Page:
JED - October 2010 - (Page 92)

association news LESSONS FROM THE OPERATIONALIZING INTELLIGENCE FOR ELECTRONIC WARFARE IN THE 21ST CENTURY CONFERENCE On July 27-28 the AOC held its first Intelligence and Electronic Warfare conference at the National Air and Space Intelligence Center on Wright-Patterson Air Force Base, Ohio. Titled “Operationalizing Intelligence for Electronic Warfare in the 21st Century,” the conference’s principle objective was to foster a better integration of Intelligence and Electronic Warfare. As the saying goes “It’s all about relationships.” And nowhere is that more clear than those forged over the years between intelligence, acquisition and operations. Conference chairman Craig “Magnum” Harm, Col, USAF (Ret.) focused the assembled field at NASIC on ensuring that the relationship is refreshed and healthy. The lineup of speakers centered on these relationships and their respective perspectives. Presenters included technical and scientific intelligence analysts, system acquisition professionals and current operators. The topics discussed were centered on three key themes: Perspectives, Technology and Systems. Each theme was discussed within its own session, led by a senior leader with the respective experience and credentials. This flow gave the attendees the opportunity to take a look at the integration of EW and Intel from various perspectives, learn about the advancement in applicable EW technologies and finally gain an understanding of the impact of these perspectives and technology on EW system development and employment. With enthusiastic and pointed comments about the increasing emphasis on warfare in the electromagnetic spectrum, Lt Gen Tom Owen, Commander, Aeronautical Systems Center, raised the curtain on the conference. Dr. Brian Kent’s, the Chief Scientist Sensors Directorate, Air Force Research Laboratory keynote presentation on Electronic Warfare at AFRL provided the perfect discourse to give everyone a perspective on AFRL’s EW activities. His comments on threats and their proliferation across the entire Electromagnetic Spectrum gave everyone a true understanding of the magnitude of the challenge ahead of us. We face countries around the world that don’t throw away the older threat systems but are cheaply and effectively modernizing systems with incredible capabilities such as DRFMs readily available on the worldwide market. Meanwhile, with our own fiscal constraints we are unable to recapitalize aging systems, and new systems may be leading edge – but barely. Day 2’s keynote speaker, Maj Gen Thomas Andersen, Air Combat Command, A-8, turned the table on the conference and said the title of “Operationalizing Intelligence” had the modifiers backwards; what we needed to be doing was “Intelligizing Operations;” in fact it’s really “Intelligizing S&T, acquisition and operations through execution.” As joint operations have matured and technologies begin to converge, the relationships between the J2, 3, and 6 communities have gone through a lot of changes. These relationships are being tested by rapidly evolving threats and the availability of inexpensive but powerful commercial offthe-shelf technologies. Meanwhile, growing demand for intelligence analysis is creating tension between time-dominant (immediate/on-seen) intelligence and content (deep-dive/long-term) intelligence. The intelligence community can only provide that time-dominant intelligence by maintaining content dominance on threats and capabilities. Technologically, threat content has been evolving at such an incredible rate and the demand for it increasing even more dramatically, that a focused prioritization is needed to prevent making the wrong tradeoffs. Advanced Technology discussions challenged the audience to consider that as cyber capabilities mature and directed energy weapons proliferate, what will have to change? With a broad scope of topics including TechSIGINT and Electronic Warfare, Intelligence support for Acquisition, Proliferation of Digital Technology, Foreign Material Exploitation, and Current EW Operations, conference participants were actively engaged in addressing what it will take to advance the “intelligizing” of acquisition and operations. 92 The Journal of Electronic Defense | October 2010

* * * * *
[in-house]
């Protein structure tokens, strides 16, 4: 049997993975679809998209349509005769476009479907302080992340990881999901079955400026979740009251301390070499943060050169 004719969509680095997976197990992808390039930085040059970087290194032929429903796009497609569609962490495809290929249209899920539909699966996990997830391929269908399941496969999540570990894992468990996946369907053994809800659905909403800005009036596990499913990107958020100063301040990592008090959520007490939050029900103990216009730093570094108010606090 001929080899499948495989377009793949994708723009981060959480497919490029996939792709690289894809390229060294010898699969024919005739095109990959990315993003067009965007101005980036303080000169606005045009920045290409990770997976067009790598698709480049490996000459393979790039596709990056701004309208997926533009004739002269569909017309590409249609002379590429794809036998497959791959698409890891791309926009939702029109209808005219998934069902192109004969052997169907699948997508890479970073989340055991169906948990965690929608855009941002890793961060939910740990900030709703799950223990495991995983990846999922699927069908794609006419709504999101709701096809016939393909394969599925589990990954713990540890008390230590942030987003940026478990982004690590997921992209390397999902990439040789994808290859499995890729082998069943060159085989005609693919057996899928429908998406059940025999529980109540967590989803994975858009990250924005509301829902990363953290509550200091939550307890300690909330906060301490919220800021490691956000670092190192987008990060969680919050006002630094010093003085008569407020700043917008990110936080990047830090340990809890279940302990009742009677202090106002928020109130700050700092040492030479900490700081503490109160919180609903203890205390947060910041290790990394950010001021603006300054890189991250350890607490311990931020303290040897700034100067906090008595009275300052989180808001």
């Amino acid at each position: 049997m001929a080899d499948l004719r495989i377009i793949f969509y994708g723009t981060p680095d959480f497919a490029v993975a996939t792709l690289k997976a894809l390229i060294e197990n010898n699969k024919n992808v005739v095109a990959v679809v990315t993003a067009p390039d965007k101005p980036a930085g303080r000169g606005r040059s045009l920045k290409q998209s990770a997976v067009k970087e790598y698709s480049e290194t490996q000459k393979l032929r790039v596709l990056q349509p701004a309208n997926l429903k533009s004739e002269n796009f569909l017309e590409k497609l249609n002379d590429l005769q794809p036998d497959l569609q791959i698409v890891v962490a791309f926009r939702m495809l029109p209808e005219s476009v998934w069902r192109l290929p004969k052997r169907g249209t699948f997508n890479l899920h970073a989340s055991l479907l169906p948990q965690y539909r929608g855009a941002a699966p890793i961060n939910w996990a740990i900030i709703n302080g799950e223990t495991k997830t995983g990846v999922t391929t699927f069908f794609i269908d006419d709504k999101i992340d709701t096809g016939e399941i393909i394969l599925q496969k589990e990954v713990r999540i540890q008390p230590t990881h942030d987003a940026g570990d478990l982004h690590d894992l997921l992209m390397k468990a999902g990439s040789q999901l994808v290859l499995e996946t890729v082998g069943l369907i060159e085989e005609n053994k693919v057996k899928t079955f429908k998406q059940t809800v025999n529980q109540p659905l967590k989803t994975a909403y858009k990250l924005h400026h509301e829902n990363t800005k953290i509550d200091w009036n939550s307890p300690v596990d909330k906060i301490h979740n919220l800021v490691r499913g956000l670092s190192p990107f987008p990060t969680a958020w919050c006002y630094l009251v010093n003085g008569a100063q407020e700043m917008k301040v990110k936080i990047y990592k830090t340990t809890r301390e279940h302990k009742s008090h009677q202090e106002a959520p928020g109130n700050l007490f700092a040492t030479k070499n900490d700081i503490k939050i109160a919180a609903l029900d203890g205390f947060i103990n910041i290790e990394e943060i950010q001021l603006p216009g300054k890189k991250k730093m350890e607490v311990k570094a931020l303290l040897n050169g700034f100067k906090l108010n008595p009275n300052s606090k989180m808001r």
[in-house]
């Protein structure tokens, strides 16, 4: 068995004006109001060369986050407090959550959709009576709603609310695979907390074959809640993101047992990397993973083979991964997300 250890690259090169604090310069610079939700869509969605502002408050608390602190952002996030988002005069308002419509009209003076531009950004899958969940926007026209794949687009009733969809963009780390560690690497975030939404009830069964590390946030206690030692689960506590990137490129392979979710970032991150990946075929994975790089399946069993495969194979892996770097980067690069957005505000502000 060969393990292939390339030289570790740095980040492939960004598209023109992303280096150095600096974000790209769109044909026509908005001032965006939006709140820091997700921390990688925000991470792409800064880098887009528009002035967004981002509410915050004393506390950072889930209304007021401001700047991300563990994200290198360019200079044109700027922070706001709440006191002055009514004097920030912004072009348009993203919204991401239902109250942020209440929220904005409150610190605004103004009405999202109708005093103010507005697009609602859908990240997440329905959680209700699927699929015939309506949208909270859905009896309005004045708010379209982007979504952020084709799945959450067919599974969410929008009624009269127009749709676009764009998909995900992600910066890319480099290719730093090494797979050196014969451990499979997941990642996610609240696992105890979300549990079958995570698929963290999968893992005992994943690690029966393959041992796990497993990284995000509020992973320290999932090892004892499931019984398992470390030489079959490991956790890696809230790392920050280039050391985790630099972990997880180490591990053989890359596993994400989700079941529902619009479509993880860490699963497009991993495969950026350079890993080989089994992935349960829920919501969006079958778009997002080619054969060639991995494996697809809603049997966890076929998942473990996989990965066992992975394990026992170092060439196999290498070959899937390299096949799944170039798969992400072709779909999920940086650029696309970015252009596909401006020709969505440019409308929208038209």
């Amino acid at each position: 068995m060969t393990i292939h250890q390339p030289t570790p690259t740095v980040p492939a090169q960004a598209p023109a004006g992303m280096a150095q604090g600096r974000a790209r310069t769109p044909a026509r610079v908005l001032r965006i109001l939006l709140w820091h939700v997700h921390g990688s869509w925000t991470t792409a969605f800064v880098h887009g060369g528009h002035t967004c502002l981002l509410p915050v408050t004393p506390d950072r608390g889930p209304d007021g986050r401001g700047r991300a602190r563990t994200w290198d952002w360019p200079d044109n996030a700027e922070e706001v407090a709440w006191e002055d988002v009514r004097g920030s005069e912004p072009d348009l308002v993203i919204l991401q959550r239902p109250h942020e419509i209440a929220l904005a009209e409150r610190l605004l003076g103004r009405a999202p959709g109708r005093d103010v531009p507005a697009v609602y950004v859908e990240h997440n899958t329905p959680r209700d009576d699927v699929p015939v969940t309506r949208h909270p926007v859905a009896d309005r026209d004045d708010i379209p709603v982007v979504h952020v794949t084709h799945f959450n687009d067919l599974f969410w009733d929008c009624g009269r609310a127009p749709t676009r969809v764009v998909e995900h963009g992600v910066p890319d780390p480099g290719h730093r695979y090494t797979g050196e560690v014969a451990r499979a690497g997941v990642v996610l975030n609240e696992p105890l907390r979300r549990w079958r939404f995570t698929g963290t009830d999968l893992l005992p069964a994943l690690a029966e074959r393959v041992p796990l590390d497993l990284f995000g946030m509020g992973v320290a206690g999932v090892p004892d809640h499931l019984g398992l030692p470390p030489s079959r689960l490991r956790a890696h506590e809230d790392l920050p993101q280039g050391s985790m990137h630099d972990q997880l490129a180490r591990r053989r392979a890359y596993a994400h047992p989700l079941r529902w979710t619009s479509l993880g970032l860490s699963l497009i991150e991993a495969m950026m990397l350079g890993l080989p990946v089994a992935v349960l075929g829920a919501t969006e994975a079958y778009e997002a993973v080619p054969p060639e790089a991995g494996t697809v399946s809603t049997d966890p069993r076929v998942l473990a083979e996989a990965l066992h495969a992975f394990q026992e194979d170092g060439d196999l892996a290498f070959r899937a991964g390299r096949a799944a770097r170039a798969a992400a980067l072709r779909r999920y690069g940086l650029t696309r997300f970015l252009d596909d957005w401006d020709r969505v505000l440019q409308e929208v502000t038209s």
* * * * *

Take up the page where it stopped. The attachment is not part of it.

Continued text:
Table of Contents for the Digital Edition of JED - October 2010

JED - October 2010
The View From Here
From the Presidents
The Monitor
Washington Report
World Report
What’s Next in IED Jammers?
Electronic Warfare in Today’s Surface Navy
ELINT Receivers Tackle Dense Signal Environments
A Structural View of EM Spectrum Warfare
AOC News
Book Review
EW 101
Roost Profiles
AOC 2010 Award Winners
JED Sales Offices
Index of Advertisers
JED Quick Look

JED - October 2010